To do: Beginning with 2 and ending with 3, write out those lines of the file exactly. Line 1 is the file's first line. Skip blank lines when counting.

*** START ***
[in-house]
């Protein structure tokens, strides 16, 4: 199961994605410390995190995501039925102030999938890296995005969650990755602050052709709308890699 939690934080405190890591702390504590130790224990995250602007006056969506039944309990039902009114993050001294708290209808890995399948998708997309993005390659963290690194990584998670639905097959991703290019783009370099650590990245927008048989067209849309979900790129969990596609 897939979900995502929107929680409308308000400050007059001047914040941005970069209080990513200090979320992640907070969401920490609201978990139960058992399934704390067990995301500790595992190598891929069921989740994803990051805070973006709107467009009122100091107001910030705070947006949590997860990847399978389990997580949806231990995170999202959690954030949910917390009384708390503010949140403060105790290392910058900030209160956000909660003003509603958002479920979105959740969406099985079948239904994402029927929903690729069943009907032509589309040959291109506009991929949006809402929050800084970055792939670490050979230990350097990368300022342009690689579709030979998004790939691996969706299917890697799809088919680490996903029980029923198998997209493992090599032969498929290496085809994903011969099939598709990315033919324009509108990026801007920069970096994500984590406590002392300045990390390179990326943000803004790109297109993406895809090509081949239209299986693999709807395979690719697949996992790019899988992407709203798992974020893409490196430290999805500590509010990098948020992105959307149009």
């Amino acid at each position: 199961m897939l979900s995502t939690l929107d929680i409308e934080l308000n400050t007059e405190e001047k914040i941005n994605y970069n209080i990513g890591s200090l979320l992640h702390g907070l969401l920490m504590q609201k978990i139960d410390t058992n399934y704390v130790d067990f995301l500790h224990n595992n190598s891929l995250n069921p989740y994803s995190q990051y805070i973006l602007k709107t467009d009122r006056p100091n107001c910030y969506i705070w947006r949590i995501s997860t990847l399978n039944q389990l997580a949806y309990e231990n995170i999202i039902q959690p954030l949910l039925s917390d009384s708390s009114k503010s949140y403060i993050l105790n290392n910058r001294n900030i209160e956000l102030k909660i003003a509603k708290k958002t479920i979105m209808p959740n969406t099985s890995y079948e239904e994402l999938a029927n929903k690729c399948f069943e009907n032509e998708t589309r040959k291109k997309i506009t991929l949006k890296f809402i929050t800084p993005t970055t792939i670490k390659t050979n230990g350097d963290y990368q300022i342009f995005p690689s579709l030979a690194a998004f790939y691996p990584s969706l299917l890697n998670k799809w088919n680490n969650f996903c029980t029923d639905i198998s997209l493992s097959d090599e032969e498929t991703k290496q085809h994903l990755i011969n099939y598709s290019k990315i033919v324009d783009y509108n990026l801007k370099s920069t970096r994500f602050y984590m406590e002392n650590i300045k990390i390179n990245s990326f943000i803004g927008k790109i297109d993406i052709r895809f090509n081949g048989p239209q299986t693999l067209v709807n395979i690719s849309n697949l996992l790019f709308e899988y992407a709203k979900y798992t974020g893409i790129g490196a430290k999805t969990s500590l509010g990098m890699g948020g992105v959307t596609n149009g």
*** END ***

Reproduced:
């Protein structure tokens, strides 16, 4: 199961994605410390995190995501039925102030999938890296995005969650990755602050052709709308890699 939690934080405190890591702390504590130790224990995250602007006056969506039944309990039902009114993050001294708290209808890995399948998708997309993005390659963290690194990584998670639905097959991703290019783009370099650590990245927008048989067209849309979900790129969990596609 897939979900995502929107929680409308308000400050007059001047914040941005970069209080990513200090979320992640907070969401920490609201978990139960058992399934704390067990995301500790595992190598891929069921989740994803990051805070973006709107467009009122100091107001910030705070947006949590997860990847399978389990997580949806231990995170999202959690954030949910917390009384708390503010949140403060105790290392910058900030209160956000909660003003509603958002479920979105959740969406099985079948239904994402029927929903690729069943009907032509589309040959291109506009991929949006809402929050800084970055792939670490050979230990350097990368300022342009690689579709030979998004790939691996969706299917890697799809088919680490996903029980029923198998997209493992090599032969498929290496085809994903011969099939598709990315033919324009509108990026801007920069970096994500984590406590002392300045990390390179990326943000803004790109297109993406895809090509081949239209299986693999709807395979690719697949996992790019899988992407709203798992974020893409490196430290999805500590509010990098948020992105959307149009």
């Amino acid at each position: 199961m897939l979900s995502t939690l929107d929680i409308e934080l308000n400050t007059e405190e001047k914040i941005n994605y970069n209080i990513g890591s200090l979320l992640h702390g907070l969401l920490m504590q609201k978990i139960d410390t058992n399934y704390v130790d067990f995301l500790h224990n595992n190598s891929l995250n069921p989740y994803s995190q990051y805070i973006l602007k709107t467009d009122r006056p100091n107001c910030y969506i705070w947006r949590i995501s997860t990847l399978n039944q389990l997580a949806y309990e231990n995170i999202i039902q959690p954030l949910l039925s917390d009384s708390s009114k503010s949140y403060i993050l105790n290392n910058r001294n900030i209160e956000l102030k909660i003003a509603k708290k958002t479920i979105m209808p959740n969406t099985s890995y079948e239904e994402l999938a029927n929903k690729c399948f069943e009907n032509e998708t589309r040959k291109k997309i506009t991929l949006k890296f809402i929050t800084p993005t970055t792939i670490k390659t050979n230990g350097d963290y990368q300022i342009f995005p690689s579709l030979a690194a998004f790939y691996p990584s969706l299917l890697n998670k799809w088919n680490n969650f996903c029980t029923d639905i198998s997209l493992s097959d090599e032969e498929t991703k290496q085809h994903l990755i011969n099939y598709s290019k990315i033919v324009d783009y509108n990026l801007k370099s920069t970096r994500f602050y984590m406590e002392n650590i300045k990390i390179n990245s990326f943000i803004g927008k790109i297109d993406i052709r895809f090509n081949g048989p239209q299986t693999l067209v709807n395979i690719s849309n697949l996992l790019f709308e899988y992407a709203k979900y798992t974020g893409i790129g490196a430290k999805t969990s500590l509010g990098m890699g948020g992105v959307t596609n149009g």